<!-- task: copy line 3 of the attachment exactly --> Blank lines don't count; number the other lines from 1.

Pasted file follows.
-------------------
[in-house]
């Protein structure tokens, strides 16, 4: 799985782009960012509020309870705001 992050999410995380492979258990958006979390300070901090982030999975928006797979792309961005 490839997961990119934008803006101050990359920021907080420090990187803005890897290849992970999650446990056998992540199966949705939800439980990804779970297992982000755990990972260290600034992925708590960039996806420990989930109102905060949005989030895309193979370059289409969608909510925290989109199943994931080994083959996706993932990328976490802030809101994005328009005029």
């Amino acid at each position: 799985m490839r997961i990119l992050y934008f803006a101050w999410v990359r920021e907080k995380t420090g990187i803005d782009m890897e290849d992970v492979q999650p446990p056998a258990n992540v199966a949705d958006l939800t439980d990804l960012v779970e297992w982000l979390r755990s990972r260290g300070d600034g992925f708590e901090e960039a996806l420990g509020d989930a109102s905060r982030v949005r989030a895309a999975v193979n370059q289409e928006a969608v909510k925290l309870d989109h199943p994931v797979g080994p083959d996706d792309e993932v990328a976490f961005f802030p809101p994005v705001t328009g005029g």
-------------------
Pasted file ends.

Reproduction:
């Amino acid at each position: 799985m490839r997961i990119l992050y934008f803006a101050w999410v990359r920021e907080k995380t420090g990187i803005d782009m890897e290849d992970v492979q999650p446990p056998a258990n992540v199966a949705d958006l939800t439980d990804l960012v779970e297992w982000l979390r755990s990972r260290g300070d600034g992925f708590e901090e960039a996806l420990g509020d989930a109102s905060r982030v949005r989030a895309a999975v193979n370059q289409e928006a969608v909510k925290l309870d989109h199943p994931v797979g080994p083959d996706d792309e993932v990328a976490f961005f802030p809101p994005v705001t328009g005029g």